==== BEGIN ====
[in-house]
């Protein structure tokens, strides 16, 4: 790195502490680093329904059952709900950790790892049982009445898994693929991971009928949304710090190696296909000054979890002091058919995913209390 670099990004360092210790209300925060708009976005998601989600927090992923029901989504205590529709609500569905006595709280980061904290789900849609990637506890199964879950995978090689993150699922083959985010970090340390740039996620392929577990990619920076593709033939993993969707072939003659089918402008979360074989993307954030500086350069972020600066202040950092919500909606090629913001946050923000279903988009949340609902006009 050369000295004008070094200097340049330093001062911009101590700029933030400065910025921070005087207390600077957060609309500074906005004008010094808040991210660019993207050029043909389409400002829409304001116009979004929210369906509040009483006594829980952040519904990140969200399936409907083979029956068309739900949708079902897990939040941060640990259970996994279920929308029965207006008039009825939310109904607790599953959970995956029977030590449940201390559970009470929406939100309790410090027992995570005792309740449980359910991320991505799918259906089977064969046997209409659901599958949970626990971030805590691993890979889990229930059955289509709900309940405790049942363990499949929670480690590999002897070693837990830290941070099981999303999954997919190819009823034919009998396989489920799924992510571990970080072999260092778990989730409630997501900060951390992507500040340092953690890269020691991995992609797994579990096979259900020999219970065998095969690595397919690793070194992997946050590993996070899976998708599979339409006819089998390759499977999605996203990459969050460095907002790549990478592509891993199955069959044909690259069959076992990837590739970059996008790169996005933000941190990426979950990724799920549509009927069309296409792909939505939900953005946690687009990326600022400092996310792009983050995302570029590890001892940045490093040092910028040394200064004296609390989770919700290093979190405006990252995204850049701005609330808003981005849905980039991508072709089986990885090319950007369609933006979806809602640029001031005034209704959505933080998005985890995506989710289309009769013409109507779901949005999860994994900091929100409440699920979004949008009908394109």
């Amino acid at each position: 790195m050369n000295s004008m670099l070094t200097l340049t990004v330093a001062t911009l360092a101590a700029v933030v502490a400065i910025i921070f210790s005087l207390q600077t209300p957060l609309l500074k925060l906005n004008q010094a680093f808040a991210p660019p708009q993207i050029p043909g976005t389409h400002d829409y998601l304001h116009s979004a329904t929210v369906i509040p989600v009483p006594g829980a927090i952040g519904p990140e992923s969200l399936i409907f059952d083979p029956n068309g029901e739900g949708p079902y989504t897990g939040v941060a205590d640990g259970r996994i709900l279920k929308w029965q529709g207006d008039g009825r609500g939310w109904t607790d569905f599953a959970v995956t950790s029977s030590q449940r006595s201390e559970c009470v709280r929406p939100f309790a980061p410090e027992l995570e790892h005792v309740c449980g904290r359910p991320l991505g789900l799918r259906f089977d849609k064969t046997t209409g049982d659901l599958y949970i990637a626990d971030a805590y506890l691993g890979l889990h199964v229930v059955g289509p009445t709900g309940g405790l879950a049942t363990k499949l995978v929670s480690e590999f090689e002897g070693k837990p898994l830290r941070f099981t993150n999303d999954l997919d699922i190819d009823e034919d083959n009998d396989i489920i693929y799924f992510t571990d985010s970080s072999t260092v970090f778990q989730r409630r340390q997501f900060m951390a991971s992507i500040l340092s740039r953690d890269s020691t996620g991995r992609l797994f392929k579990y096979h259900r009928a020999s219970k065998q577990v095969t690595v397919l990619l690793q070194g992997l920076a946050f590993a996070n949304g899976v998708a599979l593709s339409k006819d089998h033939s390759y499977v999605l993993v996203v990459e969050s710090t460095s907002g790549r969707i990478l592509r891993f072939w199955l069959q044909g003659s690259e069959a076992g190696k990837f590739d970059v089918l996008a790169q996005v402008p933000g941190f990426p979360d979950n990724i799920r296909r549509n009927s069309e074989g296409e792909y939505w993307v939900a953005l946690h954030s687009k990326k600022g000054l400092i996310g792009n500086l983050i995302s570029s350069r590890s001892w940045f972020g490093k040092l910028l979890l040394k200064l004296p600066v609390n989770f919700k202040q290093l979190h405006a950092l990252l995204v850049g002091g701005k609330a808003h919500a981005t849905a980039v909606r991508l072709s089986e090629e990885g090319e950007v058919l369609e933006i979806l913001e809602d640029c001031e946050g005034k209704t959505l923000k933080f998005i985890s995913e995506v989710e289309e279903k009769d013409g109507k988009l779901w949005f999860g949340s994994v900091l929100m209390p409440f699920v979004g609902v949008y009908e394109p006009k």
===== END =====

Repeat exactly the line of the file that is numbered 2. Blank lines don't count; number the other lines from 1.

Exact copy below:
């Protein structure tokens, strides 16, 4: 790195502490680093329904059952709900950790790892049982009445898994693929991971009928949304710090190696296909000054979890002091058919995913209390 670099990004360092210790209300925060708009976005998601989600927090992923029901989504205590529709609500569905006595709280980061904290789900849609990637506890199964879950995978090689993150699922083959985010970090340390740039996620392929577990990619920076593709033939993993969707072939003659089918402008979360074989993307954030500086350069972020600066202040950092919500909606090629913001946050923000279903988009949340609902006009 050369000295004008070094200097340049330093001062911009101590700029933030400065910025921070005087207390600077957060609309500074906005004008010094808040991210660019993207050029043909389409400002829409304001116009979004929210369906509040009483006594829980952040519904990140969200399936409907083979029956068309739900949708079902897990939040941060640990259970996994279920929308029965207006008039009825939310109904607790599953959970995956029977030590449940201390559970009470929406939100309790410090027992995570005792309740449980359910991320991505799918259906089977064969046997209409659901599958949970626990971030805590691993890979889990229930059955289509709900309940405790049942363990499949929670480690590999002897070693837990830290941070099981999303999954997919190819009823034919009998396989489920799924992510571990970080072999260092778990989730409630997501900060951390992507500040340092953690890269020691991995992609797994579990096979259900020999219970065998095969690595397919690793070194992997946050590993996070899976998708599979339409006819089998390759499977999605996203990459969050460095907002790549990478592509891993199955069959044909690259069959076992990837590739970059996008790169996005933000941190990426979950990724799920549509009927069309296409792909939505939900953005946690687009990326600022400092996310792009983050995302570029590890001892940045490093040092910028040394200064004296609390989770919700290093979190405006990252995204850049701005609330808003981005849905980039991508072709089986990885090319950007369609933006979806809602640029001031005034209704959505933080998005985890995506989710289309009769013409109507779901949005999860994994900091929100409440699920979004949008009908394109």